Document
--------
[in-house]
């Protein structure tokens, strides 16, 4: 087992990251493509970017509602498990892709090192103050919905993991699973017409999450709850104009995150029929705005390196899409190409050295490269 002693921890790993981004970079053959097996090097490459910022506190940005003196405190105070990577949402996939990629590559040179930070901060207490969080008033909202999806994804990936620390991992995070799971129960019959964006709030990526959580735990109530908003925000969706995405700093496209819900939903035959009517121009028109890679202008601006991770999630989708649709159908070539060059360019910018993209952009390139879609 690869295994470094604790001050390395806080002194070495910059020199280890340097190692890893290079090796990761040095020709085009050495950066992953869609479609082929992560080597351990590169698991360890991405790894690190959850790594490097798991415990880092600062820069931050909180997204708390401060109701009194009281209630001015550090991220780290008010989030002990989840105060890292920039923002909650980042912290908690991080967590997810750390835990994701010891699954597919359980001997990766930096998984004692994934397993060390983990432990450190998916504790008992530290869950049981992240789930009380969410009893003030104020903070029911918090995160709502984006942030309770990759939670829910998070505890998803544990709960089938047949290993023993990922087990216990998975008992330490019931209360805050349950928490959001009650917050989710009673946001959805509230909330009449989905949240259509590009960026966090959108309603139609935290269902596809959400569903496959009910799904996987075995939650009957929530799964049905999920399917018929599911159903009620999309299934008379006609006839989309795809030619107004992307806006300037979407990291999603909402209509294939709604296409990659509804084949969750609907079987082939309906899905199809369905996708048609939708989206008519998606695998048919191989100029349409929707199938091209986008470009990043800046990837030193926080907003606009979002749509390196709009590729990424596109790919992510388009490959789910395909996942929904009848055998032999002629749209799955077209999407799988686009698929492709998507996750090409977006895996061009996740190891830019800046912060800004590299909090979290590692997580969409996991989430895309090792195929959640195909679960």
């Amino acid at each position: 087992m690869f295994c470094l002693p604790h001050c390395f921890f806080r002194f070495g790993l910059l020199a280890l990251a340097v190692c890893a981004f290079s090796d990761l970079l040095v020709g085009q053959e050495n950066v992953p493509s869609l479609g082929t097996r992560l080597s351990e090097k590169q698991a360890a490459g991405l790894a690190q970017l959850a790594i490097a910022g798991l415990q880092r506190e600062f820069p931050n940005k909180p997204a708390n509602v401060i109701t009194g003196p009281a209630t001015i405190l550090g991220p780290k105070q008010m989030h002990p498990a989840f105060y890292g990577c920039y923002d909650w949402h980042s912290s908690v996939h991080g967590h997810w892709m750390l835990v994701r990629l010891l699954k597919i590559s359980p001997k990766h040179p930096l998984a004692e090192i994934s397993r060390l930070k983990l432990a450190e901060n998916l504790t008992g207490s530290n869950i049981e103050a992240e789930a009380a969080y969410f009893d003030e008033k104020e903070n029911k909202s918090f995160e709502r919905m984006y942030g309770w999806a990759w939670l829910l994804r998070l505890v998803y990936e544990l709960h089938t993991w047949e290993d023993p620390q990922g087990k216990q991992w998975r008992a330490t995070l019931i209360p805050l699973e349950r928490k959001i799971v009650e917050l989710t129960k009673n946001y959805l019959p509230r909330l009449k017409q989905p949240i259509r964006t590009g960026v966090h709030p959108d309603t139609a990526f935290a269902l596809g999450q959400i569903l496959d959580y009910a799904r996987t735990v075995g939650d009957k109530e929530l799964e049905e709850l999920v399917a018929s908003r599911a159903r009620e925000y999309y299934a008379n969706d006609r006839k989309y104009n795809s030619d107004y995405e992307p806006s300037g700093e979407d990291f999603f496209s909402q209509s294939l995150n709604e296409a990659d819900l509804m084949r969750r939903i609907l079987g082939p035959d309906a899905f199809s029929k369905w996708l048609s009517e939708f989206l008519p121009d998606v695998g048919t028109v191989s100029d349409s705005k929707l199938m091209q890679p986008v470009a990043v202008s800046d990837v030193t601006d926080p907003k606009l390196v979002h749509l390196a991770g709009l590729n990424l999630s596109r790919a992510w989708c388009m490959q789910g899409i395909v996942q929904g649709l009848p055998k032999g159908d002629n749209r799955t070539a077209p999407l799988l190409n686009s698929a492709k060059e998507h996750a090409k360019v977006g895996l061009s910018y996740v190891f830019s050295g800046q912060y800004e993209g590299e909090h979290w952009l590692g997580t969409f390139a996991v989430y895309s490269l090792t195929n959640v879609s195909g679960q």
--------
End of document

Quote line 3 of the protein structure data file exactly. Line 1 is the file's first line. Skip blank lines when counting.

């Amino acid at each position: 087992m690869f295994c470094l002693p604790h001050c390395f921890f806080r002194f070495g790993l910059l020199a280890l990251a340097v190692c890893a981004f290079s090796d990761l970079l040095v020709g085009q053959e050495n950066v992953p493509s869609l479609g082929t097996r992560l080597s351990e090097k590169q698991a360890a490459g991405l790894a690190q970017l959850a790594i490097a910022g798991l415990q880092r506190e600062f820069p931050n940005k909180p997204a708390n509602v401060i109701t009194g003196p009281a209630t001015i405190l550090g991220p780290k105070q008010m989030h002990p498990a989840f105060y890292g990577c920039y923002d909650w949402h980042s912290s908690v996939h991080g967590h997810w892709m750390l835990v994701r990629l010891l699954k597919i590559s359980p001997k990766h040179p930096l998984a004692e090192i994934s397993r060390l930070k983990l432990a450190e901060n998916l504790t008992g207490s530290n869950i049981e103050a992240e789930a009380a969080y969410f009893d003030e008033k104020e903070n029911k909202s918090f995160e709502r919905m984006y942030g309770w999806a990759w939670l829910l994804r998070l505890v998803y990936e544990l709960h089938t993991w047949e290993d023993p620390q990922g087990k216990q991992w998975r008992a330490t995070l019931i209360p805050l699973e349950r928490k959001i799971v009650e917050l989710t129960k009673n946001y959805l019959p509230r909330l009449k017409q989905p949240i259509r964006t590009g960026v966090h709030p959108d309603t139609a990526f935290a269902l596809g999450q959400i569903l496959d959580y009910a799904r996987t735990v075995g939650d009957k109530e929530l799964e049905e709850l999920v399917a018929s908003r599911a159903r009620e925000y999309y299934a008379n969706d006609r006839k989309y104009n795809s030619d107004y995405e992307p806006s300037g700093e979407d990291f999603f496209s909402q209509s294939l995150n709604e296409a990659d819900l509804m084949r969750r939903i609907l079987g082939p035959d309906a899905f199809s029929k369905w996708l048609s009517e939708f989206l008519p121009d998606v695998g048919t028109v191989s100029d349409s705005k929707l199938m091209q890679p986008v470009a990043v202008s800046d990837v030193t601006d926080p907003k606009l390196v979002h749509l390196a991770g709009l590729n990424l999630s596109r790919a992510w989708c388009m490959q789910g899409i395909v996942q929904g649709l009848p055998k032999g159908d002629n749209r799955t070539a077209p999407l799988l190409n686009s698929a492709k060059e998507h996750a090409k360019v977006g895996l061009s910018y996740v190891f830019s050295g800046q912060y800004e993209g590299e909090h979290w952009l590692g997580t969409f390139a996991v989430y895309s490269l090792t195929n959640v879609s195909g679960q």